# Textbook determinant convention

My text book is called "Linear Algebra and its applications" by David C. Lay.

I am just wondering why the textbook uses the absolute value symbol when it wants us to compute determinants. For example, for some matrix A, the determinant is represented as |A| (Chapter 3.1 Determinants).

And yet 2 sections later (3.3 Volume), we actually use absolute values around determinants, which is represented like this: | det(A) |. So if we wanted to compute the determinant of Matrix A as well as have the absolute value of it, it would look like ||A||?

I just don't see why the text book would choose to denote determinants using the same symbols as absolute values. Why would they not choose a different representation of determinants?

• The two bars used to be the most common notation. With the fading of importance of the determinant, $\det$ has become more common. – André Nicolas Oct 25 '12 at 18:45
• @AndréNicolas What do you mean by the "the fading importance of the determinant"? Has the use of determinants become less prominent nowadays? – EuYu Oct 25 '12 at 18:48
• It is historical, but rarely confusing in context. – copper.hat Oct 25 '12 at 18:54
• @EuYu: Much less. It used to be that Cramer's Rule was the standard algorithm students were given to solve a system of linear equations! Even though calculating determinants is computationally unpleasant. For quite a few years now, some variant of Gaussian elimination has been used instead in introductory courses. There was in the old days a greater taste for "formulas." – André Nicolas Oct 25 '12 at 18:55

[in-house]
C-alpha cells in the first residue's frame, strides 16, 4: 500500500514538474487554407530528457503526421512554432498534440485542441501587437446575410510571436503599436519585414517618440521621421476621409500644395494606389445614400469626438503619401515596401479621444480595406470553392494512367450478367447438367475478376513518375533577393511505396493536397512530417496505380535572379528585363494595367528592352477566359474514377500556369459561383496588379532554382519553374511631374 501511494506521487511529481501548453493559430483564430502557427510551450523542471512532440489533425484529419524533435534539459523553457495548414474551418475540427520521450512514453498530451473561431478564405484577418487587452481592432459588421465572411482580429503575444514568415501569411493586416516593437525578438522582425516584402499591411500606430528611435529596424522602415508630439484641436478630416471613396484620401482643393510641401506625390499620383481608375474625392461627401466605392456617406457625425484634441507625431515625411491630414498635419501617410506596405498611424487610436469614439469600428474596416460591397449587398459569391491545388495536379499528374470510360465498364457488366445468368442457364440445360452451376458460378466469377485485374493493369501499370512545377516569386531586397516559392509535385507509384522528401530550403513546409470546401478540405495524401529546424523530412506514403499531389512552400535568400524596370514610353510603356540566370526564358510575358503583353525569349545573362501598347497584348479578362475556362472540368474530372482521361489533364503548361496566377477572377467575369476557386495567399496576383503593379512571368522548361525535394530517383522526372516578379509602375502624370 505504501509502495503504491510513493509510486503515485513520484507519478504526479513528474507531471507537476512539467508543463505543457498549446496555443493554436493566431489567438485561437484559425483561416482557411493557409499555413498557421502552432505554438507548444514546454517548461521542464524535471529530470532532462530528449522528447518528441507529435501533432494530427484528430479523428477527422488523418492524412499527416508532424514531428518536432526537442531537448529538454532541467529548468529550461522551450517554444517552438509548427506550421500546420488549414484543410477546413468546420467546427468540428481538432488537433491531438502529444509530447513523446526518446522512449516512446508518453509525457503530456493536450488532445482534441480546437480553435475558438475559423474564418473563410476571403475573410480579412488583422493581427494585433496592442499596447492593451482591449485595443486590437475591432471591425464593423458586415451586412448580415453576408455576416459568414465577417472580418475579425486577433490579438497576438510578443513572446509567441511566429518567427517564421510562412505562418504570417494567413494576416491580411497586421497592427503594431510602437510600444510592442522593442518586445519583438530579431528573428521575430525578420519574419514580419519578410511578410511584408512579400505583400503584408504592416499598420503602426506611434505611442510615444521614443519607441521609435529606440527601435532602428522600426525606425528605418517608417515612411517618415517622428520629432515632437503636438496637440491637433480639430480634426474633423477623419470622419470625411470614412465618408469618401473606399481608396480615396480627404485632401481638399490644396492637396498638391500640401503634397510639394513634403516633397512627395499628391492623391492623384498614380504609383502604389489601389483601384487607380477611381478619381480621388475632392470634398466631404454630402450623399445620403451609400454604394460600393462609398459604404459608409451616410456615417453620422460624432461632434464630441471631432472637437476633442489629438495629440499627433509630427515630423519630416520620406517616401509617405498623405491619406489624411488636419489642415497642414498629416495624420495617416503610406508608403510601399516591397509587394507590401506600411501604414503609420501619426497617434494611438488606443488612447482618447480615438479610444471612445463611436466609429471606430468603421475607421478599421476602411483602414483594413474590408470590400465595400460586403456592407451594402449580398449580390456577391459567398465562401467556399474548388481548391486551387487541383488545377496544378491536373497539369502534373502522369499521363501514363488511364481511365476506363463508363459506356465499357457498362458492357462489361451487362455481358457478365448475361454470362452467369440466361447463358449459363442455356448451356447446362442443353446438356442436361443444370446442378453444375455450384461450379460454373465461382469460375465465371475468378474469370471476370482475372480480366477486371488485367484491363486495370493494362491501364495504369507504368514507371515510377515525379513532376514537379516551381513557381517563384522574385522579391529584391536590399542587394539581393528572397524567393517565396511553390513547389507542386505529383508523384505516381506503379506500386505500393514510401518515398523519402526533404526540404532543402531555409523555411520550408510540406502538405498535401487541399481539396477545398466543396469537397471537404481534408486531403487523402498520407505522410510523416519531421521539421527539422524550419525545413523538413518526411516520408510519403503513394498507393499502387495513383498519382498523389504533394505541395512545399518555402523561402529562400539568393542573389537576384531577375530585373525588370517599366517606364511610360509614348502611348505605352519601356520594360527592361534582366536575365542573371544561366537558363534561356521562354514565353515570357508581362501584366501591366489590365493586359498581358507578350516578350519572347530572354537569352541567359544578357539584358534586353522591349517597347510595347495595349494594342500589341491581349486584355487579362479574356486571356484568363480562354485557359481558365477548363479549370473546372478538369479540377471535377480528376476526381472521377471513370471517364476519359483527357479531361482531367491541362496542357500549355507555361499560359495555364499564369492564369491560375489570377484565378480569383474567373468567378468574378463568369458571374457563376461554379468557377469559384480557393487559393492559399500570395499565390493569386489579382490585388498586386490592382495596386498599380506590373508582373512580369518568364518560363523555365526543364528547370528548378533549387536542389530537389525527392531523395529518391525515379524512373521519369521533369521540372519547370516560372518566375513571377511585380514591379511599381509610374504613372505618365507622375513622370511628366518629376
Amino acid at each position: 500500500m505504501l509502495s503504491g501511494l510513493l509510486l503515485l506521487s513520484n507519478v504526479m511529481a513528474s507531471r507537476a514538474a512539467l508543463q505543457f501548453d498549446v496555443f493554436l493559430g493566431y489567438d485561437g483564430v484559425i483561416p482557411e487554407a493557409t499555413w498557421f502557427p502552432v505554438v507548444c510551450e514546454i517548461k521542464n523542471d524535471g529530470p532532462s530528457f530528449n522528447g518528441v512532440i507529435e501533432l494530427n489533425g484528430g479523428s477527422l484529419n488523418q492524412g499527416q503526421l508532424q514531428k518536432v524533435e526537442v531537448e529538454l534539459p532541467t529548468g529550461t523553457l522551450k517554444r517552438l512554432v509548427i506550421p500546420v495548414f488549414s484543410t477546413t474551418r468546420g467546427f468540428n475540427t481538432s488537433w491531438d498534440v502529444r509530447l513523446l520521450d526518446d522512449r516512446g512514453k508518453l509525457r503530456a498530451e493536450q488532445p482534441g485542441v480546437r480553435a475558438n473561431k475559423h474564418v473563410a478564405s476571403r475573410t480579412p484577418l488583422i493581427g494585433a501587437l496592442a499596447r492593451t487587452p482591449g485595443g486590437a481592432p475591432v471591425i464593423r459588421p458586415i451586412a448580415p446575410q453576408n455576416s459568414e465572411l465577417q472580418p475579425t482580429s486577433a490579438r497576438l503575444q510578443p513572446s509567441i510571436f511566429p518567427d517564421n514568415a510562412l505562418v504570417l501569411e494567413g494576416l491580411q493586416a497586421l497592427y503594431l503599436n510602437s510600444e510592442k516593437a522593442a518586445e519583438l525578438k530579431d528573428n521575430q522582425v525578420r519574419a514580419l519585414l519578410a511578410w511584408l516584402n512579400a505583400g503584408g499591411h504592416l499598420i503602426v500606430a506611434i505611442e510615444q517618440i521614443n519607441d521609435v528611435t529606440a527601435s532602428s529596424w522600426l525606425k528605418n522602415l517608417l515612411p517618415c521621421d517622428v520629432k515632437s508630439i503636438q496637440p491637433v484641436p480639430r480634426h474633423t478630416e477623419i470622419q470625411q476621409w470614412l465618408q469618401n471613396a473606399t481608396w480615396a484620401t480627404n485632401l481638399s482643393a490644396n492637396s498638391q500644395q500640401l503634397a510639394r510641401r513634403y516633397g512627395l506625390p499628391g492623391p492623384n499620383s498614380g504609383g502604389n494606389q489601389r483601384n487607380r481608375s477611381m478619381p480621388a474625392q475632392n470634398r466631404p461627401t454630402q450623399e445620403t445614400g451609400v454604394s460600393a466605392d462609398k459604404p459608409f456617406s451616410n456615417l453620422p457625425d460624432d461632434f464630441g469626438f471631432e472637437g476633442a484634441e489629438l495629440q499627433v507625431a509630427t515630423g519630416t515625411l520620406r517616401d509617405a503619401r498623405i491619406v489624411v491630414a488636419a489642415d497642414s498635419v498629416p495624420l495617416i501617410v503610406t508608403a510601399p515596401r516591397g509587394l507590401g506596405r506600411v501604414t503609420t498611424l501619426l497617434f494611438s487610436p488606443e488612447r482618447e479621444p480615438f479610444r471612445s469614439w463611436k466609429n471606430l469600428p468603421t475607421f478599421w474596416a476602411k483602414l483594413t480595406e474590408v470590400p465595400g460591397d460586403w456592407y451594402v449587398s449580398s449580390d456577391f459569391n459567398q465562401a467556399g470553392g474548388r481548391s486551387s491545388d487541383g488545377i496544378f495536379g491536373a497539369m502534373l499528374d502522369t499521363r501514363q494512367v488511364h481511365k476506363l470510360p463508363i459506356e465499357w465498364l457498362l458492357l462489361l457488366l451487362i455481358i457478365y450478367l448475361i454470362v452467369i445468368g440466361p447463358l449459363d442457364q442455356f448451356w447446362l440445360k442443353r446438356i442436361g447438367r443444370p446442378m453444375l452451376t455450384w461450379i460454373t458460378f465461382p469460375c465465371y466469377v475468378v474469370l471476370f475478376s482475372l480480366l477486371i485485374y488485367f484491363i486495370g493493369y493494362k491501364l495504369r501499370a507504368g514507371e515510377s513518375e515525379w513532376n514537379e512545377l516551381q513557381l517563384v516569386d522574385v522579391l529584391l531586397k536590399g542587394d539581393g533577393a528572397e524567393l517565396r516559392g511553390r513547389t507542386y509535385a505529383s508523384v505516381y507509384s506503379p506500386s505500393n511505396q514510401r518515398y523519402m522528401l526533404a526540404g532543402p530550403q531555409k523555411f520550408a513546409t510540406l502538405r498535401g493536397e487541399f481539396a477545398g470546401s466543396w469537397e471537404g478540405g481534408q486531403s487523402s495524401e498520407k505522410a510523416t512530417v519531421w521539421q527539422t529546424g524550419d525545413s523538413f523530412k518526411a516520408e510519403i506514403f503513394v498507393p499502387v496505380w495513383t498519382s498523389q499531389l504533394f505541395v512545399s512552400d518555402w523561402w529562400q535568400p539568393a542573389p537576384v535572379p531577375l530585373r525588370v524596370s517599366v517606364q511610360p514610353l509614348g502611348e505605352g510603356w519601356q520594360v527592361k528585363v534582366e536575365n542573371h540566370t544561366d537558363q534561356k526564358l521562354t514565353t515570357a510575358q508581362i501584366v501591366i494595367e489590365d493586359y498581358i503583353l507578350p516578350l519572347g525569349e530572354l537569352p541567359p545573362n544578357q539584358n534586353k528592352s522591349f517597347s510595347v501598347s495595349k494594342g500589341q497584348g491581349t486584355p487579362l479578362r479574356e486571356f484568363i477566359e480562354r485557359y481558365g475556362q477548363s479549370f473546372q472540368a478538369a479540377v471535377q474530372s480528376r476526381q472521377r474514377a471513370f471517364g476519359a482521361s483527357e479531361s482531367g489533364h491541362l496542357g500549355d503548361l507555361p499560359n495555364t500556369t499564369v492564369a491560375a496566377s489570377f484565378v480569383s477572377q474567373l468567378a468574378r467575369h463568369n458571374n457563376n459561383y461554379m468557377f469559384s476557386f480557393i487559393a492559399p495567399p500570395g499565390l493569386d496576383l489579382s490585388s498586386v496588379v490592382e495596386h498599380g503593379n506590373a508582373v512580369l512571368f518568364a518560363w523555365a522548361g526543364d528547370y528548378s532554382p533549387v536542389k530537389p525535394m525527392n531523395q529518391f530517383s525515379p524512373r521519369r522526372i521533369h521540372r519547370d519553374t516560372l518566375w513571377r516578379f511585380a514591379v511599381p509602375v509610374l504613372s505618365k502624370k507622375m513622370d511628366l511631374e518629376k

• @AndréNicolas Regardless of which method is used in introductory courses to solve linear systems, determinants are still really important! I would not want to do exterior algebras and differential forms without determinants. Or find characteristic polynomials and eigenvalues, for that matter. – Aleksandar Bahat Oct 25 '12 at 19:27

The notation $|A|$ is used to denote the determinant of the matrix $A$. This is especially useful if you are currently calculating the determinant, for example $$\begin{vmatrix}3 & 4 \\ 2 & 1\end{vmatrix} = \det\begin{pmatrix}3 & 4 \\ 2 & 1\end{pmatrix}$$ The notation $\|A\|$ is typically the norm of the matrix for whatever norm you are using. On the otherhand, $\det(A)$ is another notation for the determinant of the matrix $A$. If you want the absolute value of the determinant, I would use the same notation as your textbook and use $|\det(A)|$. I would not suggest using $\|A\|$ do denote the absolute value of the determinant since there's a confusion with the norm.
To be fair to the textbook, there really isn't a chance of confusion. There is no such thing as the "absolute value" of a matrix. $|A|$ always means determinant.
It's simple convenience. The determinant of a matrix is at least a bit like an absolute value, since matrices that expand volumes have determinants greater than $1$ and vice versa. But it's not properly an absolute value, norm for those who know the word, since lots of nonzero matrices have zero determinant.
To further complicate things, in analysis courses you'll begin to encounter proper absolute values on matrices, the simplest of which is just the matrix's length as a vector in $\mathbb{R}^{n^2}$. Another is the operator norm, which is most often denoted exactly by $||A||$. For that reason and for clarity more generally you should never use, nor see, $||A||$ to mean $|\det A|$.